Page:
Italy vs. Scotland: Winners and Losers from International Match
Scotland defeated Italy 16-12 in Turin on Saturday to give their World Cup preparations a welcome boost, with second-half substitute Henry Pyrgos claiming a match-winning try just seven minutes from time.
The two teams struggled to pull each other apart and went in at half-time level with nine points apiece before Vern Cotter's men produced the only try of the fixture to seal their victory.
International coaches are approaching their deadlines as pressure builds upon which players will make it to the World Cup, and both teams will have gained a greater understanding of who deserves to make their cut thanks to Saturday's result.
Read on for a breakdown of the biggest winners and loser to emerge from Scotland's triumph at the Stadio Olimpico di Torino.
Winner: Henry Pyrgos
Pyrgos scored for the second game in succession to do no harm in his bid to tie down Scotland's No. 9 jersey, with Gloucester's Greig Laidlaw his most obvious competition at this stage.
Sam Hidalgo-Clyne started in Turin, but it wasn't until Pyrgos—who captained the Scots against Ireland last Saturday—came on that the visitors really found their attacking stride thanks to an increase in tempo.
The Scottish Daily Mail's Rob Robertson agreed that Pyrgos' introduction changed the game, and another try-scoring outing may just have convinced Cotter he deserves to start at the World Cup.
Loser: The Paying Customer
It was hardly a sellout event at the Stadio Olimpico di Torino on Saturday, but those in attendance may still feel slightly aggrieved at the infrequency of fluid carrying phases on display.
Only two Italian players managed to carry for more than 20 metres, and Scotland weren't much better off as only two of their starting XV made 25 metres or more with ball in hand.
Ultimate Rugby statistics showed Scotland were the deserving winners, carrying for a collective 345 metres compared to the Azzurri's 299, despite making fewer runs and seeing a smaller share of possession.
However, Pyrgos' sole score stood out as a solitary attacking highlight of the fixture, where it seemed as though too many players were conscious of making errors rather than taking the risks needed to impress.
Winner: Samuel Vunisa
One of the players who comes out of Italy's defeat with his reputation intact is newly signed Saracens No. 8 Samuela Vunisa, who was nominated Man of the Match by Italian sponsors Rugby Cariparma.
It's unfortunate, then, that the back-row brute plays in the same position as team captain and all-round Italian hero Sergio Parisse, who has no chance of being dropped by coach Jacques Brunel.
However, at the very least, Brunel now knows he has a solid replacement at No. 8 should Parisse fall victim to injury or any other form of absence, stemming concerns in that area.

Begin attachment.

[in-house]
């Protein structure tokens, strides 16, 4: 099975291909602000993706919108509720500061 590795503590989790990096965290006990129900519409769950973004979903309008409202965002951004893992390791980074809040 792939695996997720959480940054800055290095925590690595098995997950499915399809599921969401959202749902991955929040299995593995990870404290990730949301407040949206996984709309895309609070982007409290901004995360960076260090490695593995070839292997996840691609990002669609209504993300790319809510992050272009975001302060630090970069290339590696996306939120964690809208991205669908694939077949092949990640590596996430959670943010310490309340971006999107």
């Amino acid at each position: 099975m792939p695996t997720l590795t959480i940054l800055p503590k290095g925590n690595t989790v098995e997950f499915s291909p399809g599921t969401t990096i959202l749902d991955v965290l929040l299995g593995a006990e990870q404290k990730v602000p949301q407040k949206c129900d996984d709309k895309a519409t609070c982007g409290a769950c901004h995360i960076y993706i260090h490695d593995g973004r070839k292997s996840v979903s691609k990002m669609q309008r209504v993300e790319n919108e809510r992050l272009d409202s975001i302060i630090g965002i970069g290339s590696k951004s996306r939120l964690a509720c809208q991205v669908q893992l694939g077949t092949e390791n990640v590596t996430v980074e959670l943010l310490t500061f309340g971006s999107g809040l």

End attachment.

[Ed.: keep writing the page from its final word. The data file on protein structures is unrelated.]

It may be a fleeting thought, but Italy may even consider the possibility of fielding Vunisa at blindside in order to get his considerable frame on the pitch in the same back row as Parisse.
Loser: Europe's "Also-Rans"
Not that a close result isn't appreciated for its tension value, but Italy and Scotland again showed on Saturday that of all the Tier 1 nations, they still sit some way off contending with the big guns of the sport.
Granted, these were weakened lineups, but this was also the fourth game in a row decided by a nail-biting margin, with the last three prior to Saturday's meeting won by three points or fewer.
Compared to the other four Six Nations combatants, neither Scotland nor Italy possess the same wealth of superstar talent, but foreign acquisition and players coming from overseas may just change that.
Whether or not that's a good thing in the international debate is still a very touchy subject, but for now, Brunel and Cotter must acknowledge Saturday's display didn't bode greatly for either side's World Cup title chances.
Winner: John Hardie
The latest New Zealand import to make his debut for Scotland, John Hardie features as one of those aforementioned newcomers arriving from overseas to potentially deepen Scotland's reserve in talent.
Against Ireland, we saw Blair Cowan and Hugh Black form a back row alongside David Denton, none of whom were born in Scotland, but are by all means considerable talents and strengthen the squad.
Hardie showed with a storming debut on Saturday that despite the fact he has no club, he's a flanking force to be reckoned with, making a joint-match-high of 15 tackles and earning the approval of BBC Scotland's Jamie Lyall.
Whether or or not he'll make it into the final squad is yet to be seen, but Cotter may not be blamed for believing in the Southland native after some hugely promising first steps in Scotland colours.
All statistics come courtesy of ESPN Scrum unless stated otherwise.